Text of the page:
OSILIGI: Hope for Maasai people
Made to measure: elementary school for the Maasai
“We haven’t enough cattle, so my parents can’t send me to school”, says Damaris Timorit, a 10-year-old Maasai boy. It’s a long way to the nearest village school and, moreover: “In the dry season we can’t go to school anyway, because then we’re moving around with our animals looking for grass and water.” Damaris and his family have a semi-permanent address in the Laikipia District of Kenya. For a few weeks during the year they inhabit a round mud-hut, but most of the time they are on the move because of the animals. Taking goats and cattle to the remote watering places and pastures is an important job for the Maasai, children included – more important than attending school.
But without education, as no-one knows better than the Maasai themselves, their children will have no future in Kenyan society. This was one reason why in 1995 the Laikipiak Maasai formed an organization called OSILIGI.
In the Maasai language this means “Hope”.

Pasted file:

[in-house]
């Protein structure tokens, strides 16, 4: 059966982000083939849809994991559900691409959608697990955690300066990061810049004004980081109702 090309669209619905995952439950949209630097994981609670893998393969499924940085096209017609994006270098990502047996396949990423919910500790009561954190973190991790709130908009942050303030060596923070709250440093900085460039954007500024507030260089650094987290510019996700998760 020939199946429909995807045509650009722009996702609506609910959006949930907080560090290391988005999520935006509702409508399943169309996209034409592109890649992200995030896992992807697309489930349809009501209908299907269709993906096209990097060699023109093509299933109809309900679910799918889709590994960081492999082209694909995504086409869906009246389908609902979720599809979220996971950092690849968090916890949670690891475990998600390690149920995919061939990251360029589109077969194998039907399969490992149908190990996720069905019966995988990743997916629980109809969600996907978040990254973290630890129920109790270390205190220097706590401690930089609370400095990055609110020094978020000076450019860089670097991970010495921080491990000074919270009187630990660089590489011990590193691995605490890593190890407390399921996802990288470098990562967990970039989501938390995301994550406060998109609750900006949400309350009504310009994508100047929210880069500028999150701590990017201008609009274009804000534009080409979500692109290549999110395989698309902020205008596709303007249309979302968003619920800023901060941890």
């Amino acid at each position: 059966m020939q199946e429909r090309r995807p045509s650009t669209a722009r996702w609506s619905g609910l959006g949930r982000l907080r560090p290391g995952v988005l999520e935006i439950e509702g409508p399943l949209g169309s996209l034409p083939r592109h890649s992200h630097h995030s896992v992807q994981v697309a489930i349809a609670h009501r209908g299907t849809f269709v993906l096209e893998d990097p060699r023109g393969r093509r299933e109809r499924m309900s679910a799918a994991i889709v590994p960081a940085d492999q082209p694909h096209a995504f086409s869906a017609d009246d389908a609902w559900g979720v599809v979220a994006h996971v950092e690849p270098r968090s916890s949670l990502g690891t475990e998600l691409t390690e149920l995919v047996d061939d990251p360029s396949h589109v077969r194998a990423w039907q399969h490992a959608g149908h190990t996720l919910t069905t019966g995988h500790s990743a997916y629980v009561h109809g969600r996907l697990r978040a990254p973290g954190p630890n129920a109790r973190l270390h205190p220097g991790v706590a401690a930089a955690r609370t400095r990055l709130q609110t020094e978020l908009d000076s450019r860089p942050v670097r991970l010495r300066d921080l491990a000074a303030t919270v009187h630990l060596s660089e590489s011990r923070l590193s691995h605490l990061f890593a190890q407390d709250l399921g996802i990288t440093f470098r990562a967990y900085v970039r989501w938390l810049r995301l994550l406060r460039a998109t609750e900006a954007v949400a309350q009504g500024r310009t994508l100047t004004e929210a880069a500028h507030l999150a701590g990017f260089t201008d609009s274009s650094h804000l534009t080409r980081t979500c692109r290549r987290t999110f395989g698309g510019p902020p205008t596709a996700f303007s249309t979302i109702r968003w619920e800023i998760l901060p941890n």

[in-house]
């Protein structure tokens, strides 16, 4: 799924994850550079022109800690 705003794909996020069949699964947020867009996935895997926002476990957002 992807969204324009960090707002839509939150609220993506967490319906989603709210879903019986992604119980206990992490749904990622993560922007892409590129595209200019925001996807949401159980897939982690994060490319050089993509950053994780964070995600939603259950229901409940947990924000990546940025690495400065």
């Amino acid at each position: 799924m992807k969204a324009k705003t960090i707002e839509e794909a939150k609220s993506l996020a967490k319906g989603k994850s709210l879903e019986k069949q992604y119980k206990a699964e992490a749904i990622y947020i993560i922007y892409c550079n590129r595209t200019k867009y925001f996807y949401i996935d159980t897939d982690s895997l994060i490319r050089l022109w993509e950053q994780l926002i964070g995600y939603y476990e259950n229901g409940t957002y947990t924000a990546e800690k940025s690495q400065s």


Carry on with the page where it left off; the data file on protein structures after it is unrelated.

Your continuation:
In one of the first projects OSILIGI organized reading and writing courses geared to the nomadic life. In April, August and December, when the nomadic herdsmen are settled, a teacher comes to the village. During these weeks, Damaris and the other children have concentrated lessons. This made-to-measure education is considerably cheaper than state elementary school. In 4 years, OSILIGI has reached 380 children with this programme, mainly from poor families. As nomadic herdsmen, the Maasai daily experience how their traditional way of life and farming is threatened in a changing Kenyan society. At their watering places, gravel and sand are being extracted, upsetting the water balance. “Our land and our life as nomads are being destroyed by military exercises by foreign and Kenyan armed forces. Giant farms, safari parks, companies: all these things threaten our ownership rights”, says John Letai of OSILIGI. Many parts of the unrestricted land on which they and their herds depend, are today in private ownership. The Maasai have no title to land of their own. OSILIGI is therefore campaigning for land rights for unrestricted access to pasturage with the resources of a modern cooperative: an E-Mail connection, an office and a trained project manager Osiligi defends the rights of the Laikipiak Maasai to land and cultural identity at UN level and at international Conferences, and is thus also campaigning for a way of life which lends itself to the meagre land in the Laikipia District, as the Elder Mokorino Ole Mepukori says.